Non-parallelism between the degree of large artery stenosis and the severity of CSVD

Large arteries and small vessels are structurally continuous and subject to hemodynamic effects. From a pathophysiological perspective, the function of large arteries as an elastic reservoir can reduce the direct pressure load on distal small vessels. Therefore, theoretically, the pathological changes of large and small vessels should be parallel [15]. In a large cohort of elderly community participants, the carotid plaque was associated with a higher prevalence of LIs, increased WMH volume, and larger carotid lumen diameter, which predicted an increased prevalence of LIs, whereas functional markers of carotid stiffness were associated with increased WMH burden [8]. These associations were attenuated but maintained after adjustment for vascular risk factors. The authors proposed that CSVD was not associated with the intimamedia thickness of the common carotid artery [8]. These findings indicate that structural and functional characteristics of carotid arteries may serve as a predictive factor for risk of CSVD, although more studies are still needed. However, emerging evidence has revealed that the severity of CSVD is not parallel to the degree of large artery stenosis. For example, some severe CSVD cases with several vascular risk factors were discovered with normal large artery structures on magnetic resonance artery (MRA) or computed tomographic angiography. Therefore, an understanding of the correlation between large vessel changes and CSVD as well as the underlying mechanisms will be of great significance for the prevention and treatment of cerebrovascular disease [16]. The non-parallelism in cerebral large- and small-vessel changes suggests that the assessment of pathological changes in the artery wall should not be limited to atherosclerosis, but should also include functional features such as vascular elasticity and compliance [17]. The hemodynamic characteristics of IADE are consistent with the changes in arterial elasticity and compliance [13]. Therefore, some researchers have proposed that IADE and CSVD may represent two distinct entities with unique physiopathologic patterns.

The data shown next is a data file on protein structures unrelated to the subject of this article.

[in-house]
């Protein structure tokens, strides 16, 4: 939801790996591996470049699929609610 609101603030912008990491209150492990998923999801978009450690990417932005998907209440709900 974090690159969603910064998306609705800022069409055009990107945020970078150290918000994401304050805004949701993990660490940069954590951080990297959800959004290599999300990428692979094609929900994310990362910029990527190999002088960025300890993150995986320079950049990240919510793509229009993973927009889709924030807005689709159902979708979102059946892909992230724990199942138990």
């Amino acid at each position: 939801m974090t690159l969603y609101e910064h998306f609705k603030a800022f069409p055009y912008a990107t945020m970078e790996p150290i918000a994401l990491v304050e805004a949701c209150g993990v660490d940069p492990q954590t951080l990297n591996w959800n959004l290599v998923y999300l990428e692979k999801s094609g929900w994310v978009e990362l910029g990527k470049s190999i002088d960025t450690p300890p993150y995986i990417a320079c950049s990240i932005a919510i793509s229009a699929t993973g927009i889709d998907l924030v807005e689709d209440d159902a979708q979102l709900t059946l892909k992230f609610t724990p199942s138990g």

History of clinical and pathological research on IADE and CSVD

As early as 1998, Ince et al. [11] from the Mayo clinic reported that patients with dolichoectasia diagnosed by cranial computed tomography scans were more likely to have LI than those without dolichoectasia (42% vs. 17%). Then Pico et al. [18] conducted a series of studies on the relationship between IADE and CSVD. In 2003, they found that the distribution of cerebral infarction subtypes was different between stroke patients with and without IADE. More specifically, they noted that lacunar stroke was more frequent in patients with IADE, and the association between IADE and lacunar stroke remained significant after adjustment for age, sex, hypertension, and previous myocardial infarction [18]. This case-control study provided further evidence to support the correlation between IADE and CSVD. In 2005, the authors evaluated the MRI profiles of 510 patients with cerebral infarction in which the diagnosis was classified into multilacunar infarction, leukoaraiosis, dilated perivascular spaces, and IADE. When compared with stroke patients without IADE, stroke patients with IADE had significantly more frequent multilacunar infarction, severe leukoaraiosis, and severe perivascular spaces. Elderly age and familial history of stroke were independent risk factors for dilated perivascular spaces. The authors also noted that IADE in stroke patients was independently associated with parenchymal manifestations of CSVD, suggesting that these entities may have a common biological basis [19]. In 2007, Pico et al. [20] investigated the entire arterial system from the heart to the intracranial small arteries in 381 consecutive autopsies from patients with stroke. They found that patients with IADE had a >2-fold increase in prevalence of BA plaques and ulcerated plaques in the aortic arch, and CSVD was more frequent in patients with IADE than those without IADE. These findings validate the theory that IADE and CSVD may share common pathophysiological processes, which is a milestone (Figure 1). In 2013, Park et al. [21] conducted a prospective stroke registry study and recruited a consecutive series of 182 patients hospitalized due to ischemic stroke or TIA. The authors found that VBD in patients with ischemic stroke or TIA was independently associated with cerebral microbleeds (CMBs), especially in the posterior circulation territory. To the best of our knowledge, this is the first study to reveal the relationship between CMBs and VBD in stroke patients. Our clinical study also found that patients with VBD were prone to having WMH and CMBs, and that CMBs were more common in the area supplied by the posterior circulation (Figure 2) (unpublished data). The appearance of CMBs in VBD is an intriguing phenomenon and the exact mechanisms needs further study. As is well known, elderly age is a risk factor for CSVD. In 2017, Thijs et al. [22] analyzed data from the Stroke in Young Fabry Patients (SIFAP1) study, a large prospective, hospital-based screening study for Fabry disease in young (<55 years) TIA/stroke patients. They found that dolichoectasia was more common in patients with small infarctions in the brainstem and white matter. Microbleeds, higher grades of WMH, and CSVD were more often present in patients with dolichoectasia. Dolichoectasia was associated with imaging markers of CSVD and brainstem localization of acute and old infarcts in younger patients with TIA and ischemic stroke. These findings support the correlation between IADE and CSVD in young patients, further suggesting that this correlation may be affected by not only age but also other underlying factors.